Chandragupta's grandson Ashoka, who had converted to the Buddhist faith declared in the Edicts of Ashoka, set in stone, some of them written in Greek, Here in the king's domain among the Greeks, the Kambojas, the Nabhakas, the Nabhapamkits, the Bhojas, the Pitinikas, the Andhras and the Palidas, everywhere people are following Beloved-of-the-Gods' instructions in Dharma.Some Greeks (Yavanas) may have played an administrative role in the territories ruled by Ashoka: the Junagadh rock inscription of Rudradaman records that during the rule of Ashoka, a Yavana King/ Governor named Tushaspha was in charge in the area of Girnar, Gujarat, mentioning his role in the construction of a water reservoir.
Alexander had also established several colonies in neighbouring Bactria, such as Alexandria on the Oxus (modern Ai-Khanoum) and Alexandria of the Caucasus (medieval Kapisa, modern Bagram).
After Alexander's death in 323 BC, Bactria came under the control of Seleucus I Nicator, who founded the Seleucid Empire.
but since the extensive sources available on Seleucus never mention an Indian princess, it is thought that the marital alliance went the other way, with Chandragupta himself or his son Bindusara marrying a Seleucid princess, in accordance with contemporary Greek practices to form dynastic alliances. From him, Vindusara was born and ruled for the same number of years as his father.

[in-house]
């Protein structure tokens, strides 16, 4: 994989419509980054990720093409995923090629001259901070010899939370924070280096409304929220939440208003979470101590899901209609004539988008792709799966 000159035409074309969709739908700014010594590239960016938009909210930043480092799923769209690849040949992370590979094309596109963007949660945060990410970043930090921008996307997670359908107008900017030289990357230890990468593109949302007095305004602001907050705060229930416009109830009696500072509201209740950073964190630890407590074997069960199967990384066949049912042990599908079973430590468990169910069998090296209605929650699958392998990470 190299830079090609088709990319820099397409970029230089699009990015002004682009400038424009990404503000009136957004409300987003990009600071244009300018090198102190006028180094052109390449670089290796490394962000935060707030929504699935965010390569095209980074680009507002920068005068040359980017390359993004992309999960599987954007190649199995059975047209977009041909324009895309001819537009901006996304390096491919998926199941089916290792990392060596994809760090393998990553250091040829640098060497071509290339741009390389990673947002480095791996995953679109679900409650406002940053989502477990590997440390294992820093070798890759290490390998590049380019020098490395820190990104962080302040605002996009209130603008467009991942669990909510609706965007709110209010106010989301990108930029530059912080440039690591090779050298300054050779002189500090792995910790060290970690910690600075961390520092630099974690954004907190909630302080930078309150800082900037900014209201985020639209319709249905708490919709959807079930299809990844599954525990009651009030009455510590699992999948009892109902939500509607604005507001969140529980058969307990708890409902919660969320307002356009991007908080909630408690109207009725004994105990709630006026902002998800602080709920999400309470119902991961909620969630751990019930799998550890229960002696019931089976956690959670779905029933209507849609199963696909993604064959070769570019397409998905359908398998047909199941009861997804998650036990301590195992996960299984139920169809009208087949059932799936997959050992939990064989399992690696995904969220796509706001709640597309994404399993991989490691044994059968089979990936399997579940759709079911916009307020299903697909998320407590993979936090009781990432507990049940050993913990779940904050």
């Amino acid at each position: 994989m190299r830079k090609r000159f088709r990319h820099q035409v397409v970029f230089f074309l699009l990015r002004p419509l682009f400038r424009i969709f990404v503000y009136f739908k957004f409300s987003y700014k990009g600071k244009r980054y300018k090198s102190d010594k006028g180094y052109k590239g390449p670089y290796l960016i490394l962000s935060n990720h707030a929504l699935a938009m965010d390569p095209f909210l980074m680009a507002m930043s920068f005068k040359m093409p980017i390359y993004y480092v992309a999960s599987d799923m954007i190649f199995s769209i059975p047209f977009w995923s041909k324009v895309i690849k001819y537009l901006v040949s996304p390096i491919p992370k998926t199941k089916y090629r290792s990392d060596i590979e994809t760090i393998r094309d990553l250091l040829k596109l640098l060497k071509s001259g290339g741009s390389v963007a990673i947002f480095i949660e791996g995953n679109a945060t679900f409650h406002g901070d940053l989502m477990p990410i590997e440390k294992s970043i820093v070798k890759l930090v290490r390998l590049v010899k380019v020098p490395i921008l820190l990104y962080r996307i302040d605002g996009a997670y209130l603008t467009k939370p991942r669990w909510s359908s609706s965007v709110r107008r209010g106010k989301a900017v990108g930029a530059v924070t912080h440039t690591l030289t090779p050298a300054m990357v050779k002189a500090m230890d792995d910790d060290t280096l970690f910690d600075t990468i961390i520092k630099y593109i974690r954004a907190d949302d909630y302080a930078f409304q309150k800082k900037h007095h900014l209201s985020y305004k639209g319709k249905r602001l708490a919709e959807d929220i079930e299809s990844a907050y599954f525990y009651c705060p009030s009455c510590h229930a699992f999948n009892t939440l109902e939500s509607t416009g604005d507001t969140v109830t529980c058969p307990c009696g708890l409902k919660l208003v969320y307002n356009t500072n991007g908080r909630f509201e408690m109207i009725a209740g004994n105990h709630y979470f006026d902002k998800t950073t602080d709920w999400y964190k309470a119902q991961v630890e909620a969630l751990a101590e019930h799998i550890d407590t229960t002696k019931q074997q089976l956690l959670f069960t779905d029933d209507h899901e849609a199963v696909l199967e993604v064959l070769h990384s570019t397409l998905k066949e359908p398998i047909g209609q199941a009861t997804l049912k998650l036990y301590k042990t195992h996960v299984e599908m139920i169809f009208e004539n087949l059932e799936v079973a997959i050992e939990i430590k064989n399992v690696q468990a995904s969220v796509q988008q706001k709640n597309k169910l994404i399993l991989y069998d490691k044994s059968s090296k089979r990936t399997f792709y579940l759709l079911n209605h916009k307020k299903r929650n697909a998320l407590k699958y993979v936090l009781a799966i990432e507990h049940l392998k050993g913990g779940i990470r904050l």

An Indian Puranic source, the Pratisarga Parva of the Bhavishya Purana, described the marriage of Chandragupta with a Greek ("Yavana") princess, daughter of Seleucus, "Chandragupta married with a daughter of Suluva, the Yavana king of Pausasa. His son was Ashoka." On these occasions, Greek populations apparently remained in the northwest of the Indian subcontinent under Mauryan rule.
For example, Artemidoros (80 BC) may have been of Indo-Scythian ascendency.
The kingdom was founded when the Graeco-Bactrian king Demetrius invaded the subcontinent early in the 2nd century BC.
Diodotus was succeeded by his son Diodotus II, who allied himself with the Parthian Arsaces in his fight against Seleucus II: Soon after, relieved by the death of Diodotus, Arsaces made peace and concluded an alliance with his son, also by the name of Diodotus; some time later he fought against Seleucos who came to punish the rebels, and he prevailed: the Parthians celebrated this day as the one that marked the beginning of their freedom and possibly satrap of Sogdiana, overthrew Diodotus II around 230 BC and started his own dynasty.
Euthydemus's control extended to Sogdiana, going beyond the city of Alexandria Eschate founded by Alexander the Great in Ferghana: "And they also held Sogdiana, situated above Bactriana towards the east between the Oxus River, which forms the boundary between the Bactrians and the Sogdians, and the Iaxartes River.
The Greeks in the Indian Subcontinent were eventually divided from the Graeco-Bactrians centered in Bactria (now the border between Afghanistan and Uzbekistan), and the Indo-Greeks in the present-day north-western Indian Subcontinent.
The most famous Indo-Greek ruler was Menander (Milinda).
Somewhat simplified, there is a high chronology (c. Their cities were Bactra (also called Zariaspa, through which flows a river bearing the same name and emptying into the Oxus), and Darapsa, and several others.